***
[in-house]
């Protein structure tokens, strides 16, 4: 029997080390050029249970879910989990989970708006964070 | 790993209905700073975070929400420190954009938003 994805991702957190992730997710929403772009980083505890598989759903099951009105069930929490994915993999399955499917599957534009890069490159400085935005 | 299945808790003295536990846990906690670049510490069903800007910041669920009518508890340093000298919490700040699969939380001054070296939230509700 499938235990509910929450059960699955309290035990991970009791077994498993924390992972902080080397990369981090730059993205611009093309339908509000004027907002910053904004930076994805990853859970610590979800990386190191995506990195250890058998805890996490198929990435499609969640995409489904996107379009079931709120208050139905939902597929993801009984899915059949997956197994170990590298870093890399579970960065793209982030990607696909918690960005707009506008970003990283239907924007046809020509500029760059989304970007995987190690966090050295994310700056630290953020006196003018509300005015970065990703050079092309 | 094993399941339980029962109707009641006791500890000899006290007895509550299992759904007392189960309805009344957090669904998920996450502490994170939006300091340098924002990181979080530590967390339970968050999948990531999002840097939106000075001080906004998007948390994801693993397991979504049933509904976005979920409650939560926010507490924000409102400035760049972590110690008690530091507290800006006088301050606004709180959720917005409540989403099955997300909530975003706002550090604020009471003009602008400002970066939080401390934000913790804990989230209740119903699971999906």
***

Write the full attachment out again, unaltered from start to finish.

[in-house]
């Protein structure tokens, strides 16, 4: 029997080390050029249970879910989990989970708006964070 | 790993209905700073975070929400420190954009938003 994805991702957190992730997710929403772009980083505890598989759903099951009105069930929490994915993999399955499917599957534009890069490159400085935005 | 299945808790003295536990846990906690670049510490069903800007910041669920009518508890340093000298919490700040699969939380001054070296939230509700 499938235990509910929450059960699955309290035990991970009791077994498993924390992972902080080397990369981090730059993205611009093309339908509000004027907002910053904004930076994805990853859970610590979800990386190191995506990195250890058998805890996490198929990435499609969640995409489904996107379009079931709120208050139905939902597929993801009984899915059949997956197994170990590298870093890399579970960065793209982030990607696909918690960005707009506008970003990283239907924007046809020509500029760059989304970007995987190690966090050295994310700056630290953020006196003018509300005015970065990703050079092309 | 094993399941339980029962109707009641006791500890000899006290007895509550299992759904007392189960309805009344957090669904998920996450502490994170939006300091340098924002990181979080530590967390339970968050999948990531999002840097939106000075001080906004998007948390994801693993397991979504049933509904976005979920409650939560926010507490924000409102400035760049972590110690008690530091507290800006006088301050606004709180959720917005409540989403099955997300909530975003706002550090604020009471003009602008400002970066939080401390934000913790804990989230209740119903699971999906």